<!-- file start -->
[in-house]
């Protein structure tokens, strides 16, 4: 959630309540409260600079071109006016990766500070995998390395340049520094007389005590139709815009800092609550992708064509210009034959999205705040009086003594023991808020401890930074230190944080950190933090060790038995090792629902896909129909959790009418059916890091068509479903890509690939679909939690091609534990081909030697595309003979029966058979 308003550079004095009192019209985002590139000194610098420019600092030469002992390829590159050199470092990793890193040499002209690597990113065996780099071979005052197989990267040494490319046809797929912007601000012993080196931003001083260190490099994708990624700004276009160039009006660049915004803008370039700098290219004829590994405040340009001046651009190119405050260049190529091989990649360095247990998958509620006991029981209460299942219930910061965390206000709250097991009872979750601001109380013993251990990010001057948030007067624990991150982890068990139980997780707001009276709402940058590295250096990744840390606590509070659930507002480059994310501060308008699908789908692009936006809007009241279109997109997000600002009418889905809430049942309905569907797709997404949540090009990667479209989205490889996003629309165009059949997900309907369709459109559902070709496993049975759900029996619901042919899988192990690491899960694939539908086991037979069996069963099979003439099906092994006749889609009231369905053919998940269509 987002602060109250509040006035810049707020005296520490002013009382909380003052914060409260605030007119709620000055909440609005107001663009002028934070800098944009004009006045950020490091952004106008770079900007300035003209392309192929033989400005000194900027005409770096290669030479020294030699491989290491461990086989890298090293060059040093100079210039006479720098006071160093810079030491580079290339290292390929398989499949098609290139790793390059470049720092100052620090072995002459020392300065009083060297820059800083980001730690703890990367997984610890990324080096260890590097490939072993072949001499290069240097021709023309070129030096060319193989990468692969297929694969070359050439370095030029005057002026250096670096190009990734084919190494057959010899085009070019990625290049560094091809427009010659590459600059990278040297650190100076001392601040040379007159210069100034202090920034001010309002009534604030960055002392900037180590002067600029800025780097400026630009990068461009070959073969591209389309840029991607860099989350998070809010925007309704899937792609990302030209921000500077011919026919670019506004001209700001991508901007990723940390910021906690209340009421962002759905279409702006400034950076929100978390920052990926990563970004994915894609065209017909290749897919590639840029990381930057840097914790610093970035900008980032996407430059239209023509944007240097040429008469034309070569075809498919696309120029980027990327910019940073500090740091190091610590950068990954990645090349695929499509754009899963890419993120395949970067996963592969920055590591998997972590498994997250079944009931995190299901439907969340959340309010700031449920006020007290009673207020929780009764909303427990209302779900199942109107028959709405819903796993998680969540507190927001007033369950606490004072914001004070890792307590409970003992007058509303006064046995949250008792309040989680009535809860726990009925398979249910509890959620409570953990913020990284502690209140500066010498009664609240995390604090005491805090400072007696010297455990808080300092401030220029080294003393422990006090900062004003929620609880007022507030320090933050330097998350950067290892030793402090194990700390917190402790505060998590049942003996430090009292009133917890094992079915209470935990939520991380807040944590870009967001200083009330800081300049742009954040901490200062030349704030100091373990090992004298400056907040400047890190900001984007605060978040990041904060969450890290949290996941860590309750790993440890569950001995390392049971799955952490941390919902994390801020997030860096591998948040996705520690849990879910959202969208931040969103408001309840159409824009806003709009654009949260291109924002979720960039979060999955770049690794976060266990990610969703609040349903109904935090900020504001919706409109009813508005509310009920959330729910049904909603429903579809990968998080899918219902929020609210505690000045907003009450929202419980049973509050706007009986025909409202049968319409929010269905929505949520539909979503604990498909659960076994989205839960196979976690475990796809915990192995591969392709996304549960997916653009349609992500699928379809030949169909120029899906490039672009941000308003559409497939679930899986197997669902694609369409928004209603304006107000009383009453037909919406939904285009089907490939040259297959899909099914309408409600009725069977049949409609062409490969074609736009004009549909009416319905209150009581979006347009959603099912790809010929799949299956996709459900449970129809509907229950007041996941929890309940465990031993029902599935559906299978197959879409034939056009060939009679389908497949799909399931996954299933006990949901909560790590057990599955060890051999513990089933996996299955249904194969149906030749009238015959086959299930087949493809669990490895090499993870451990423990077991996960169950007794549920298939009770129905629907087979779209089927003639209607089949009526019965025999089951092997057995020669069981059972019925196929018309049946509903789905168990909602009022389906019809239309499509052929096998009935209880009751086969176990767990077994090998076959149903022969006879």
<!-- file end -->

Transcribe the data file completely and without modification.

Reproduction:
[in-house]
């Protein structure tokens, strides 16, 4: 959630309540409260600079071109006016990766500070995998390395340049520094007389005590139709815009800092609550992708064509210009034959999205705040009086003594023991808020401890930074230190944080950190933090060790038995090792629902896909129909959790009418059916890091068509479903890509690939679909939690091609534990081909030697595309003979029966058979 308003550079004095009192019209985002590139000194610098420019600092030469002992390829590159050199470092990793890193040499002209690597990113065996780099071979005052197989990267040494490319046809797929912007601000012993080196931003001083260190490099994708990624700004276009160039009006660049915004803008370039700098290219004829590994405040340009001046651009190119405050260049190529091989990649360095247990998958509620006991029981209460299942219930910061965390206000709250097991009872979750601001109380013993251990990010001057948030007067624990991150982890068990139980997780707001009276709402940058590295250096990744840390606590509070659930507002480059994310501060308008699908789908692009936006809007009241279109997109997000600002009418889905809430049942309905569907797709997404949540090009990667479209989205490889996003629309165009059949997900309907369709459109559902070709496993049975759900029996619901042919899988192990690491899960694939539908086991037979069996069963099979003439099906092994006749889609009231369905053919998940269509 987002602060109250509040006035810049707020005296520490002013009382909380003052914060409260605030007119709620000055909440609005107001663009002028934070800098944009004009006045950020490091952004106008770079900007300035003209392309192929033989400005000194900027005409770096290669030479020294030699491989290491461990086989890298090293060059040093100079210039006479720098006071160093810079030491580079290339290292390929398989499949098609290139790793390059470049720092100052620090072995002459020392300065009083060297820059800083980001730690703890990367997984610890990324080096260890590097490939072993072949001499290069240097021709023309070129030096060319193989990468692969297929694969070359050439370095030029005057002026250096670096190009990734084919190494057959010899085009070019990625290049560094091809427009010659590459600059990278040297650190100076001392601040040379007159210069100034202090920034001010309002009534604030960055002392900037180590002067600029800025780097400026630009990068461009070959073969591209389309840029991607860099989350998070809010925007309704899937792609990302030209921000500077011919026919670019506004001209700001991508901007990723940390910021906690209340009421962002759905279409702006400034950076929100978390920052990926990563970004994915894609065209017909290749897919590639840029990381930057840097914790610093970035900008980032996407430059239209023509944007240097040429008469034309070569075809498919696309120029980027990327910019940073500090740091190091610590950068990954990645090349695929499509754009899963890419993120395949970067996963592969920055590591998997972590498994997250079944009931995190299901439907969340959340309010700031449920006020007290009673207020929780009764909303427990209302779900199942109107028959709405819903796993998680969540507190927001007033369950606490004072914001004070890792307590409970003992007058509303006064046995949250008792309040989680009535809860726990009925398979249910509890959620409570953990913020990284502690209140500066010498009664609240995390604090005491805090400072007696010297455990808080300092401030220029080294003393422990006090900062004003929620609880007022507030320090933050330097998350950067290892030793402090194990700390917190402790505060998590049942003996430090009292009133917890094992079915209470935990939520991380807040944590870009967001200083009330800081300049742009954040901490200062030349704030100091373990090992004298400056907040400047890190900001984007605060978040990041904060969450890290949290996941860590309750790993440890569950001995390392049971799955952490941390919902994390801020997030860096591998948040996705520690849990879910959202969208931040969103408001309840159409824009806003709009654009949260291109924002979720960039979060999955770049690794976060266990990610969703609040349903109904935090900020504001919706409109009813508005509310009920959330729910049904909603429903579809990968998080899918219902929020609210505690000045907003009450929202419980049973509050706007009986025909409202049968319409929010269905929505949520539909979503604990498909659960076994989205839960196979976690475990796809915990192995591969392709996304549960997916653009349609992500699928379809030949169909120029899906490039672009941000308003559409497939679930899986197997669902694609369409928004209603304006107000009383009453037909919406939904285009089907490939040259297959899909099914309408409600009725069977049949409609062409490969074609736009004009549909009416319905209150009581979006347009959603099912790809010929799949299956996709459900449970129809509907229950007041996941929890309940465990031993029902599935559906299978197959879409034939056009060939009679389908497949799909399931996954299933006990949901909560790590057990599955060890051999513990089933996996299955249904194969149906030749009238015959086959299930087949493809669990490895090499993870451990423990077991996960169950007794549920298939009770129905629907087979779209089927003639209607089949009526019965025999089951092997057995020669069981059972019925196929018309049946509903789905168990909602009022389906019809239309499509052929096998009935209880009751086969176990767990077994090998076959149903022969006879």